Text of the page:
|Woman Who Blamed
Mother's Death On Paxil Is Convicted Of Murder
|Posted - September 29, 2003
Roanoke, Va. (AP) -
woman who claimed prescription antidepressants made her
homicidal was convicted Monday of brutally stomping her mother
to death in a bathroom scuffle in the middle of the night.
Cindy Gail Countess, 49, was
escorted from Circuit Court by sheriff's deputies, sobbing as
Judge Clifford R. Weckstein ruled there was enough evidence to
convict her of second-degree murder.
Sentencing was set for Nov. 24.
Countess faces up to 40 years in prison.
Throughout the four-day bench trial,
Countess did not dispute prosecutors' claims that she killed
her mother, 82-year-old Edna Dooley, on May 3, 2002. In a rare
defense, lawyers argued that Countess' prescription for the
anti-depressant Paxil intoxicated her, turning her especially
belligerent and unable to make thoughtful decisions.
"She did not have the power to control
or restrain her actions," lawyer Anna Bagwell said.
Prosecutors argued there was no
scientific evidence to back those claims, and that Countess
was never clear about the kind or amount of drugs she was
taking when asked by the defense's medical expert.
Assistant Commonwealth's Attorney
Alice Ekirch offered an alternate reason for the killing:
Countess, Ekirch said, always blamed her mother for her own
marital problems and for holding back her father from a rising
career in country music.
night, when mother and daughter ran into each other in the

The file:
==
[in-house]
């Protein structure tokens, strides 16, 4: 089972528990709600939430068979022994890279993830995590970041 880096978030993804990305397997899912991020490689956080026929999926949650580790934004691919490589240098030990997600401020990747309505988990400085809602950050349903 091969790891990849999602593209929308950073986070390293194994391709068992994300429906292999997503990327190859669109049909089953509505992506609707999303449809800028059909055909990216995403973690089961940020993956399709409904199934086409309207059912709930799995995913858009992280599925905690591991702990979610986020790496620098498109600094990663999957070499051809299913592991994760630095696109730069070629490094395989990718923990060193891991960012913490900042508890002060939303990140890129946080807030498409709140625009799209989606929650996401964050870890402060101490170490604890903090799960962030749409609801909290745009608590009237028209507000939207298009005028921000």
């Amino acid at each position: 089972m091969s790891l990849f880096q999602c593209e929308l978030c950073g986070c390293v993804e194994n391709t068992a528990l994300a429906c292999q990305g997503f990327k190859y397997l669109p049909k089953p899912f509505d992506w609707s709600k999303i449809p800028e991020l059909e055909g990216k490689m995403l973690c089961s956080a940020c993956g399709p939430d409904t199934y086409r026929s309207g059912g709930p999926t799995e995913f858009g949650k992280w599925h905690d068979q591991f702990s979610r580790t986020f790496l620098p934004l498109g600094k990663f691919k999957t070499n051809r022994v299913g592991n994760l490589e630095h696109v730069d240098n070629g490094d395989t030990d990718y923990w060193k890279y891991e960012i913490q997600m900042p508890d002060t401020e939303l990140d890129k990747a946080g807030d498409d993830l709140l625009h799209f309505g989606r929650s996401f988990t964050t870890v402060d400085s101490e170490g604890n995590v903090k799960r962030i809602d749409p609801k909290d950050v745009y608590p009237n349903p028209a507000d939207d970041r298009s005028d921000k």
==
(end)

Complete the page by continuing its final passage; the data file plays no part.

bathroom, Ekirch said, the daughter's pent-up rate took over.
The two began to fight, and when Dooley fell to the floor,
Countess kicked her so hard that it left shoe prints on her
mother's face and arm.
time she was flogging her mother, maybe she wasn't planning on
killing," Ekirch said. "But what other intent can you have
when you begin stomping on her?"
Family members left the courtroom
grousing with each other over whether Countess got what she
deserved. During her trial, Countess said most of her siblings
refused to help care for their sickly mother.
"Nobody knows what all she's been
through since my father died," said Countess' sister, Norma
Draper. "She's been under such stress, and with the
personality disorders ... I think she should have been
Countess moved to
Roanoke from Nevada in 1997 to care for her mother after her
father's death. But she had health troubles of her own, Draper
said, struggling with breast cancer, depression and borderline
to prosecutors, Countess usually mixed a number of pain
medications with different antidepressants, borrowing Paxil
from friends when she couldn't fill her own prescription.
The Paxil helped, but at times
Countess had to go without. Bagwell said Dooley regularly hid
the medication from her daughter. The night of their fight,
Countess said in court she was able to retrieve one 30 mg pill
after a week without medication.
Pharmacologist Kenneth Brasfield said
abruptly stopping regular doses of antidepressants can leave
people in a state of withdrawal, making them more aggressive
and possibly homicidal. Brasfield, who studied taped
interviews of Countess taken shortly after the killing and
spoke with her for an hour on the telephone, said she was
probably in a foggy state of mind that night.
Though she understood the difference
between right and wrong, Brasfield said Countess probably was
unable to act correctly.
uncertain, however, if Paxil was to blame. Countess previously
told police she had two shots of alcohol the night her mother
"It was less likely to be
alcohol than it was to be Paxil," Brasfield said.
Paxil representatives did not return
calls Monday afternoon seeking comment.
Copyright 2003 by The
Associated Press. All rights reserved. This material may
not be published, broadcast, rewritten or redistributed.
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